Twice the apostle Paul stated the headship of a husband:
1 Corinthians 11:3—But I want you to know that the head of every man is Christ, the head of woman is man, and the head of Christ is God.
Ephesians 5:23—For the husband is head of the wife, as also Christ is head of the church; and He is the Savior of the body.
Although these verses are found in the New Testament, a husband’s headship didn’t have its beginning under the New Covenant. Neither does male headship have its beginning in the Old Testament under the Old Covenant. It doesn’t even have its beginning at the fall.
Male headship began at creation itself
Understanding this is important, because if we think headship began after the fall, then it becomes part of sin’s curse. If we see headship beginning at creation, we understand it is part of God’s natural, healthy, divine plan for husbands and wives.
Genesis 1:1 says, “In the beginning God created the heavens and the earth,” and the rest of Genesis 1 gives an overview of all six days of creation. God created man and woman on the sixth day. Then, in Genesis 2:7–25, God zooms in on the creation of Adam and Eve since mankind is the pinnacle of God’s creation. It is in this account that God established man’s headship.
1. God established Adam’s headship by creating him first
“Why are wives commanded to submit to their husbands?”
This is an understandable question when people first learn Scripture commands wives to submit to their husbands. Watch the short video of Katie and I discussing the answer and/or read the transcript below…
Wives are commanded to submit because it’s necessary
We see the clear need for submission in all other areas of life. No organization can be successful without authority or headship:
Businesses have CEOs.
Sports teams have coaches.
Governments have presidents or prime ministers.
Just as we recognize the need for a leader, or a head, we also recognize that there cannot be two heads. We don’t see two head coaches, two presidents, two head pilots, or two head surgeons. Imagine how uncomfortable you would feel:
Flying on a plane with two head pilots arguing over the flight plan
Being operated on by two head surgeons quarreling over the proper procedure
This past Saturday was the 4th Annual WCC Ladies’ Conference, the one time per year there’s an interesting twist in my relationship with Katie: I’m the one listening to her go over a message she’s prepared. I feel like the conference went wonderfully, and it reminded me how thankful I am for all the women in the church, and how blessed I am to consider them friends and sisters in Christ. With that said, I’d like to elaborate a little on something from the end of last week’s sermon: I discussed wives going to their husbands with spiritual questions. It’s important to notice I said “spiritual questions.” If a woman wanted to ask me about something relating to the church that I would know as the pastor – like for example a question about an upcoming activity – of course that’s fine.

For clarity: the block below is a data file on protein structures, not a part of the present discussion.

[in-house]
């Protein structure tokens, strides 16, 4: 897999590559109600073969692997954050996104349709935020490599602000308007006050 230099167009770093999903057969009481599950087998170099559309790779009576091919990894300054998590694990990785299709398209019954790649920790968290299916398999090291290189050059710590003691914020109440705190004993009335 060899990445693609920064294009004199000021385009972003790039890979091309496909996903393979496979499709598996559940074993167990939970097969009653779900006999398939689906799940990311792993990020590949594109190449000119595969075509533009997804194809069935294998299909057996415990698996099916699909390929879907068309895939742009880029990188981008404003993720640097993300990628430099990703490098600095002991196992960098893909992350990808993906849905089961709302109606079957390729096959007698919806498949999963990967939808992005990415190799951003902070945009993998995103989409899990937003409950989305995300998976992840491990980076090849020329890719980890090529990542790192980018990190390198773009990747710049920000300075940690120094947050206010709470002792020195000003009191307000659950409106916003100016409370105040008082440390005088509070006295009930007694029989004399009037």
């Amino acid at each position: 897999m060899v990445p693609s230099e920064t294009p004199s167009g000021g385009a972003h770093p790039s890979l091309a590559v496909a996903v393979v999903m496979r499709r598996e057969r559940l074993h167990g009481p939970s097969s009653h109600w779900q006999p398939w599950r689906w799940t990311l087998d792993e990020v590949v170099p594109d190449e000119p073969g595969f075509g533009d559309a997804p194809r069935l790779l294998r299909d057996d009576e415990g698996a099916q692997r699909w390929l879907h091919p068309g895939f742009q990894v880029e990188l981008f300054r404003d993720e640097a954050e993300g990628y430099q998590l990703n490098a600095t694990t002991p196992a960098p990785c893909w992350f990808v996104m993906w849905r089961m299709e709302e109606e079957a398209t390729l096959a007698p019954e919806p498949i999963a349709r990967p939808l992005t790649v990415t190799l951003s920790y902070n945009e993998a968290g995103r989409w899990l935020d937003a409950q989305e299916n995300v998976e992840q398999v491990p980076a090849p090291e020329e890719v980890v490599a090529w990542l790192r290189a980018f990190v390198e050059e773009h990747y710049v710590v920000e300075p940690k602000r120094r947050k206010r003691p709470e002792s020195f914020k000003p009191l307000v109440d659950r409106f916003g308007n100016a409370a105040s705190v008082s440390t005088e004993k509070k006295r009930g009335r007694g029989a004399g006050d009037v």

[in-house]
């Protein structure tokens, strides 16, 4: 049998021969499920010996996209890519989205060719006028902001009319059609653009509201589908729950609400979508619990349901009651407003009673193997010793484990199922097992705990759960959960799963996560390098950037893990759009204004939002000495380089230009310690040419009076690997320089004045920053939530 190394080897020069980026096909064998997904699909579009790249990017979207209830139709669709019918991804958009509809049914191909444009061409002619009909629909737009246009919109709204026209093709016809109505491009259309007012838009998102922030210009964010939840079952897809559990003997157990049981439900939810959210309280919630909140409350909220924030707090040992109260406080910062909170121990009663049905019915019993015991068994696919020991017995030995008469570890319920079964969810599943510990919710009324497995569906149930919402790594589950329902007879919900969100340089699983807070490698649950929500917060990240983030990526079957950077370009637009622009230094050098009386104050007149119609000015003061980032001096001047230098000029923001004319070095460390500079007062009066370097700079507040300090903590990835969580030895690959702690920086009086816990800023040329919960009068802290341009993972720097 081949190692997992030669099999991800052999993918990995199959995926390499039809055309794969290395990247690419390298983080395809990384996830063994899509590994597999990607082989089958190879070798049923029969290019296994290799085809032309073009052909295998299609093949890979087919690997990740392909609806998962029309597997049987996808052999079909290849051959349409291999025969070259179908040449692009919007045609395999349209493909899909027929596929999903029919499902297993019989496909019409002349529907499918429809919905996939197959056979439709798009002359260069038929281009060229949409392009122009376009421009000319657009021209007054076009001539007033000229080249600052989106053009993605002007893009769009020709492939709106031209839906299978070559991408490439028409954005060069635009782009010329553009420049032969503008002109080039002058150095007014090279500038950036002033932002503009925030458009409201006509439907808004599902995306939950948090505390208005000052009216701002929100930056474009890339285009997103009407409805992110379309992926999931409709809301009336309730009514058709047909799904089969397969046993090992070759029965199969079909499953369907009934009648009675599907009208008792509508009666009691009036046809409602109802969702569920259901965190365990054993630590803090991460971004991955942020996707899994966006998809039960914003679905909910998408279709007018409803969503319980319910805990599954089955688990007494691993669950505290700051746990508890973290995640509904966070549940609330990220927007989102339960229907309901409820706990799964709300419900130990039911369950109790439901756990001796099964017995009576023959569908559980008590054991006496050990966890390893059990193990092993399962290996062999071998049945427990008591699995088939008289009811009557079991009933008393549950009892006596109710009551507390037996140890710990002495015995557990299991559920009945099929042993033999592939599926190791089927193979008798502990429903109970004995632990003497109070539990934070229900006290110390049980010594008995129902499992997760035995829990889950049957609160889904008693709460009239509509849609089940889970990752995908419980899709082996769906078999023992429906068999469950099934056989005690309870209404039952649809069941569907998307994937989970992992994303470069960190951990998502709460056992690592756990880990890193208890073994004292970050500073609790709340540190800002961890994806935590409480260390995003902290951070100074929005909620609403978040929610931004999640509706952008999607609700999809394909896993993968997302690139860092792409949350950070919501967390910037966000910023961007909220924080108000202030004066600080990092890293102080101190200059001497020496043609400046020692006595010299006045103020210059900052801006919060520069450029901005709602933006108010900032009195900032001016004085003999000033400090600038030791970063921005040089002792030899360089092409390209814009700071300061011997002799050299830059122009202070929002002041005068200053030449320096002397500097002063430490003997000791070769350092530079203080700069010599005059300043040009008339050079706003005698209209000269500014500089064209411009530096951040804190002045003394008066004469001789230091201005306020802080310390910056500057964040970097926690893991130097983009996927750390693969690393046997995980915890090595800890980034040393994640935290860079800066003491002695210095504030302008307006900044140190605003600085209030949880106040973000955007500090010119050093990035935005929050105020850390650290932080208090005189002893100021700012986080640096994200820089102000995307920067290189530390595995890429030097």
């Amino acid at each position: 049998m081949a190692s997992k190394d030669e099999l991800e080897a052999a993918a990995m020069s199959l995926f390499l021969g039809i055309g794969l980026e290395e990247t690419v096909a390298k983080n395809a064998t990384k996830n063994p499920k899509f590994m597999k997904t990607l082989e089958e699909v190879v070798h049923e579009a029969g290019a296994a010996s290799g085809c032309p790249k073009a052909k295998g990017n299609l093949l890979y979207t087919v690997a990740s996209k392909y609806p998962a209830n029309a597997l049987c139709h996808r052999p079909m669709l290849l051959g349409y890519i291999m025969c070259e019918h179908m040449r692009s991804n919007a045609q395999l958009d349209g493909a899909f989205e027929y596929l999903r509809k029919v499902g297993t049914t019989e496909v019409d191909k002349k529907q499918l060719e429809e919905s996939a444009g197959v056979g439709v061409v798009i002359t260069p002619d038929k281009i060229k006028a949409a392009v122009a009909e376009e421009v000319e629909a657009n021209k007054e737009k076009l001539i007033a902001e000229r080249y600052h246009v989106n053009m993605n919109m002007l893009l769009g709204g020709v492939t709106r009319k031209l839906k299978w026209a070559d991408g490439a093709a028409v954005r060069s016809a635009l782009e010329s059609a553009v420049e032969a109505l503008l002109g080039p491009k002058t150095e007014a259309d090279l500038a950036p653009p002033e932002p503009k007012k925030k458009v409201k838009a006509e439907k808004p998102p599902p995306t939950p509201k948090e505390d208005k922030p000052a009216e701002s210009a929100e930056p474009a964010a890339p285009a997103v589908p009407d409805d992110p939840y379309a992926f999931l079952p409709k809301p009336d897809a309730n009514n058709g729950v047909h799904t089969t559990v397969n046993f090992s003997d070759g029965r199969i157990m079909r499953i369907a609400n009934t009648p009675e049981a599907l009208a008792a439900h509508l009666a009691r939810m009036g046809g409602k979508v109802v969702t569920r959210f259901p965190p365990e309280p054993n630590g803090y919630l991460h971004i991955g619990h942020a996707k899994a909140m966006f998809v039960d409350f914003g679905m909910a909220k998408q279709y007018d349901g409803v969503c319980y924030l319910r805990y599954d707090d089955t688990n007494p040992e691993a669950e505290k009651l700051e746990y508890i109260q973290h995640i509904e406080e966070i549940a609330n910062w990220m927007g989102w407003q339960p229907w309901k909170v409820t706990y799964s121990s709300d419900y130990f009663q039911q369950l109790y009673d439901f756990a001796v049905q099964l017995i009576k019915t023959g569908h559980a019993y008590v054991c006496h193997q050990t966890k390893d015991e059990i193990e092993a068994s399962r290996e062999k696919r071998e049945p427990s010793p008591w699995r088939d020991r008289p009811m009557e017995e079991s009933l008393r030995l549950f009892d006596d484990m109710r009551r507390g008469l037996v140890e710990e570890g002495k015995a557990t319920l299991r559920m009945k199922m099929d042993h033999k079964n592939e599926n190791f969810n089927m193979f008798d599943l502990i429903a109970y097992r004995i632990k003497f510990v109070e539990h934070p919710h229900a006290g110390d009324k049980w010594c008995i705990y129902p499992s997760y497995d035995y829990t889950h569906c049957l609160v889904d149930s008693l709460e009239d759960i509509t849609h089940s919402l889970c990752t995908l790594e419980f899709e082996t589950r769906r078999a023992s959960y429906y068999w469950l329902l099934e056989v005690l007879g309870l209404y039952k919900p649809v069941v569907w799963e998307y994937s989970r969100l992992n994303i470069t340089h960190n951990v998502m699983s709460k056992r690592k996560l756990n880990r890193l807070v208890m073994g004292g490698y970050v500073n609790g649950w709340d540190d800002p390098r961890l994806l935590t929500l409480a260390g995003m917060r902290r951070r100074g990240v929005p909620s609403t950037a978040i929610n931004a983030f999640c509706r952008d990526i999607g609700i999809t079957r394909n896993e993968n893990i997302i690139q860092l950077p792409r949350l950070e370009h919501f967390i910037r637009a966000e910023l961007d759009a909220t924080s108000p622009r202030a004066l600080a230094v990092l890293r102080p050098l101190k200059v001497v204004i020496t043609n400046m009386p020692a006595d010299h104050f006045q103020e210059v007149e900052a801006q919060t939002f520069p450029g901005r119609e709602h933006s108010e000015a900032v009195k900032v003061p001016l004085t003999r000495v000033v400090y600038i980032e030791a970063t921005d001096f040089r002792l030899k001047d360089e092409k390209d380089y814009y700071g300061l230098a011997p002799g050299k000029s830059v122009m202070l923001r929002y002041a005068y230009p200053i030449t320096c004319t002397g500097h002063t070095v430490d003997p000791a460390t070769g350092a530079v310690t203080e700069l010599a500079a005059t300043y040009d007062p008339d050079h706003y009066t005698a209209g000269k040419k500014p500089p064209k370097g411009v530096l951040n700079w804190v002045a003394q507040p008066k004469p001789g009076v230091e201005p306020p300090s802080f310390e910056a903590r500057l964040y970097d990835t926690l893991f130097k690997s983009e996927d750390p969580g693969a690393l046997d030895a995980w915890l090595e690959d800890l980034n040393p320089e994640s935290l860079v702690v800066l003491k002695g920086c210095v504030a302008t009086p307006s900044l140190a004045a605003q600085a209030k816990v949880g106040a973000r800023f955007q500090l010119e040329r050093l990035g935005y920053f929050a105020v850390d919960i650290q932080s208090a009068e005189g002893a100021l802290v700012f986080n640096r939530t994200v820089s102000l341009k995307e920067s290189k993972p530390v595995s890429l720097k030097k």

I hope the reasons for this are obvious. First, husbands are supposed to be the spiritual leaders or heads (according to 1 Corinthians 11:3 and Ephesians 5:23) of their wives, and that’s not a role I would want to usurp. I want to be the pastor of WCC and the head of my wife and children, but I want the men of WCC to be able to lead their families. Second, I wouldn’t want to deprive couples of the opportunity to discuss spiritual matters together. Some of the best conversations Katie and I have revolve around time spent in the Word and I don’t want any spouses missing out on that with each other. If husbands didn’t know the answer to their wives’ questions, I’d feel privileged to have the husband come to me, provide any help or support I could, and see the husband go back to his wife “equipped” in the language of Ephesians 4:12. In this scenario the husband is still able to be the spiritual leader of his wife, and the wife can appreciate the seriousness with which he took his headship.
Now I’m anticipating two questions. First, what about widows or women whose husbands are not in the picture? Those are unique situations where the elders can help in the husband’s absence. Second, some wives might say: “Well, what happens if I go to my husband, and he doesn’t get back to me?” Great question. First, we’re going to address this at our Men’s Breakfast on Saturday, February 1st, encouraging husbands to lead their families well. Second, at least in some of the situations the husbands might take their roles more seriously if they felt like the responsibility rested solely on their shoulders and their wives wouldn’t be looking anywhere else. Third, it’s a little of a “two-wrongs-don’t-make-a-right” situation in that just because husbands don’t respond to their wives, pastors shouldn’t assume that role. Fourth, possibly speaking to these situations is Titus 2:3-5 regarding older women…admonishing (or teaching) the young women. Older women who have “been there and done that” make wonderful resources for not just younger women, but women whose husbands are absent.